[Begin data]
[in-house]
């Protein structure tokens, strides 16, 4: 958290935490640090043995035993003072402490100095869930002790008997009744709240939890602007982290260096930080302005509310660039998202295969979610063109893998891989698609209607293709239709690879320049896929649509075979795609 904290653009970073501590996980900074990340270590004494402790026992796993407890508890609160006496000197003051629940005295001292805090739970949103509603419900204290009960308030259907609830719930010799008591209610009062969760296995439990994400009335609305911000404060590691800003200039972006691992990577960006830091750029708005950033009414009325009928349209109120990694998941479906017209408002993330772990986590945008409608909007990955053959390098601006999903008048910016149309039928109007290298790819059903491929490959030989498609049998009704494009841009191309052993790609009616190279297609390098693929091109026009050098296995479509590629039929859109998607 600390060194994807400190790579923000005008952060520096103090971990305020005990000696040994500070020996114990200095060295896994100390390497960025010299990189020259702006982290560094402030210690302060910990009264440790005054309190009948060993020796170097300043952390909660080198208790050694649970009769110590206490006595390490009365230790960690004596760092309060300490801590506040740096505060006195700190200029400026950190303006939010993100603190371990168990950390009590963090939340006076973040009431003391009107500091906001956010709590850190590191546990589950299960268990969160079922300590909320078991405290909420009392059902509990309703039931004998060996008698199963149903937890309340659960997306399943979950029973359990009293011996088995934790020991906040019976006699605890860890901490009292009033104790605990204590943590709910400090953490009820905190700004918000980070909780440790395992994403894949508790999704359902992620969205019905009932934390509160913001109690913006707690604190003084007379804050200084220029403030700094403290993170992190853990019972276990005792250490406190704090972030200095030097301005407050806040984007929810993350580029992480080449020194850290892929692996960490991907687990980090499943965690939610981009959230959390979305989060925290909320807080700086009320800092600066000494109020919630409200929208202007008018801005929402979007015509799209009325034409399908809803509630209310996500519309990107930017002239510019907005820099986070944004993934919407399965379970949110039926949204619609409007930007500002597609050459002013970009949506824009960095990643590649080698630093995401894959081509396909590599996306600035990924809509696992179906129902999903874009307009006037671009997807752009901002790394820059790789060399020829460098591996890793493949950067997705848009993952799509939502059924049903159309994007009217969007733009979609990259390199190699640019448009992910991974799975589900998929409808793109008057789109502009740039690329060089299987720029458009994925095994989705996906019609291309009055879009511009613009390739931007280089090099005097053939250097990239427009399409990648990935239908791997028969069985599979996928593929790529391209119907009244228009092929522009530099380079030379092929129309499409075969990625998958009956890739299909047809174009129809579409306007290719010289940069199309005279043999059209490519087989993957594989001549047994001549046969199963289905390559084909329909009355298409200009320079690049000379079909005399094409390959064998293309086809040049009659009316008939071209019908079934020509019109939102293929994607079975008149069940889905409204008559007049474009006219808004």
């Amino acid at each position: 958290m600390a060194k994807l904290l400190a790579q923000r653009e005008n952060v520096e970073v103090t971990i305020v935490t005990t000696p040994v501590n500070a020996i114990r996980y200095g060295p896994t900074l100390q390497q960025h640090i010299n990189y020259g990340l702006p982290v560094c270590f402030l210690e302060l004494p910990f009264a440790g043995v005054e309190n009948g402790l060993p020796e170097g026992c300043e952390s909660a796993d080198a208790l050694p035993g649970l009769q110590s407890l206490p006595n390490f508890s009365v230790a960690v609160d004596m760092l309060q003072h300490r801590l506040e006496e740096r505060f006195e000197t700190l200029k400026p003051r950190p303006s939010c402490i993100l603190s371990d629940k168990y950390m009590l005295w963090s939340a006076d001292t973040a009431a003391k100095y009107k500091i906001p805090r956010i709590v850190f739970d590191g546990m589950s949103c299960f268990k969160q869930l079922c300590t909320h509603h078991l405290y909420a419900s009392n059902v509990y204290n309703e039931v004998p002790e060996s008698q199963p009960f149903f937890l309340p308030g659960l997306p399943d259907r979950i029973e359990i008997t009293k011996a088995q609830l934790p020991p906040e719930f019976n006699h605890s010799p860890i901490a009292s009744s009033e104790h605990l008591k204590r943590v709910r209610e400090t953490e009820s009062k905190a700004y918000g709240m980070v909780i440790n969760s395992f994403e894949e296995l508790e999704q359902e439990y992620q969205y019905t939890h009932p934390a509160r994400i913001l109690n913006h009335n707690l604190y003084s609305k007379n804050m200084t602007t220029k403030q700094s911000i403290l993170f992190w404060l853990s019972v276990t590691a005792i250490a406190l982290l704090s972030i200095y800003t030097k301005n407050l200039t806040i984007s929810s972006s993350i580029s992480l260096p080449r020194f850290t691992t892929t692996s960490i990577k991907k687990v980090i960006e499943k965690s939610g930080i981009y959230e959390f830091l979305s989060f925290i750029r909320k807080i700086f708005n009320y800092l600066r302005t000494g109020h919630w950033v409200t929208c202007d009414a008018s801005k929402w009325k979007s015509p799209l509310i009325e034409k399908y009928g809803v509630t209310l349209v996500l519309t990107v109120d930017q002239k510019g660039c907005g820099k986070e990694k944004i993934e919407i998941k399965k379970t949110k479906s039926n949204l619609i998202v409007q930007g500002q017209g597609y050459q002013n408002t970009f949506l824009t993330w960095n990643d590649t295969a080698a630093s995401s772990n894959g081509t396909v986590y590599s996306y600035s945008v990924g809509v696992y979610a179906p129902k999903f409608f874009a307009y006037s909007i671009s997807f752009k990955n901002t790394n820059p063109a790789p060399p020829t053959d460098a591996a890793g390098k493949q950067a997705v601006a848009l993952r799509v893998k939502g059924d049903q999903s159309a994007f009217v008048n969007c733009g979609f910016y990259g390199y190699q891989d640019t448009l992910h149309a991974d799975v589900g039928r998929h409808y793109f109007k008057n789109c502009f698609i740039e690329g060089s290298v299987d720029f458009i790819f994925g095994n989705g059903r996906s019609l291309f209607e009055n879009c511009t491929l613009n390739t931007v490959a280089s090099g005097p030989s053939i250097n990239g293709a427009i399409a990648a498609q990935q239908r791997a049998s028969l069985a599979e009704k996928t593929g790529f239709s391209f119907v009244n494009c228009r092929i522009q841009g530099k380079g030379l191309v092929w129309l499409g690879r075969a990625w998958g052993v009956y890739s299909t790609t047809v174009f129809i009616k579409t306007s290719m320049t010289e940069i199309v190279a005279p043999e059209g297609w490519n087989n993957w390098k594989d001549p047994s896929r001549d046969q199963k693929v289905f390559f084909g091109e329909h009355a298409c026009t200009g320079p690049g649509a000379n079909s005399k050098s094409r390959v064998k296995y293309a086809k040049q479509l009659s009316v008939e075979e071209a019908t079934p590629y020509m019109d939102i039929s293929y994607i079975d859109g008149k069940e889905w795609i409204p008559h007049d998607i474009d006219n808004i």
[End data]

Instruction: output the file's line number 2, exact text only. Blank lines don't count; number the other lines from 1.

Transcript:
């Protein structure tokens, strides 16, 4: 958290935490640090043995035993003072402490100095869930002790008997009744709240939890602007982290260096930080302005509310660039998202295969979610063109893998891989698609209607293709239709690879320049896929649509075979795609 904290653009970073501590996980900074990340270590004494402790026992796993407890508890609160006496000197003051629940005295001292805090739970949103509603419900204290009960308030259907609830719930010799008591209610009062969760296995439990994400009335609305911000404060590691800003200039972006691992990577960006830091750029708005950033009414009325009928349209109120990694998941479906017209408002993330772990986590945008409608909007990955053959390098601006999903008048910016149309039928109007290298790819059903491929490959030989498609049998009704494009841009191309052993790609009616190279297609390098693929091109026009050098296995479509590629039929859109998607 600390060194994807400190790579923000005008952060520096103090971990305020005990000696040994500070020996114990200095060295896994100390390497960025010299990189020259702006982290560094402030210690302060910990009264440790005054309190009948060993020796170097300043952390909660080198208790050694649970009769110590206490006595390490009365230790960690004596760092309060300490801590506040740096505060006195700190200029400026950190303006939010993100603190371990168990950390009590963090939340006076973040009431003391009107500091906001956010709590850190590191546990589950299960268990969160079922300590909320078991405290909420009392059902509990309703039931004998060996008698199963149903937890309340659960997306399943979950029973359990009293011996088995934790020991906040019976006699605890860890901490009292009033104790605990204590943590709910400090953490009820905190700004918000980070909780440790395992994403894949508790999704359902992620969205019905009932934390509160913001109690913006707690604190003084007379804050200084220029403030700094403290993170992190853990019972276990005792250490406190704090972030200095030097301005407050806040984007929810993350580029992480080449020194850290892929692996960490991907687990980090499943965690939610981009959230959390979305989060925290909320807080700086009320800092600066000494109020919630409200929208202007008018801005929402979007015509799209009325034409399908809803509630209310996500519309990107930017002239510019907005820099986070944004993934919407399965379970949110039926949204619609409007930007500002597609050459002013970009949506824009960095990643590649080698630093995401894959081509396909590599996306600035990924809509696992179906129902999903874009307009006037671009997807752009901002790394820059790789060399020829460098591996890793493949950067997705848009993952799509939502059924049903159309994007009217969007733009979609990259390199190699640019448009992910991974799975589900998929409808793109008057789109502009740039690329060089299987720029458009994925095994989705996906019609291309009055879009511009613009390739931007280089090099005097053939250097990239427009399409990648990935239908791997028969069985599979996928593929790529391209119907009244228009092929522009530099380079030379092929129309499409075969990625998958009956890739299909047809174009129809579409306007290719010289940069199309005279043999059209490519087989993957594989001549047994001549046969199963289905390559084909329909009355298409200009320079690049000379079909005399094409390959064998293309086809040049009659009316008939071209019908079934020509019109939102293929994607079975008149069940889905409204008559007049474009006219808004």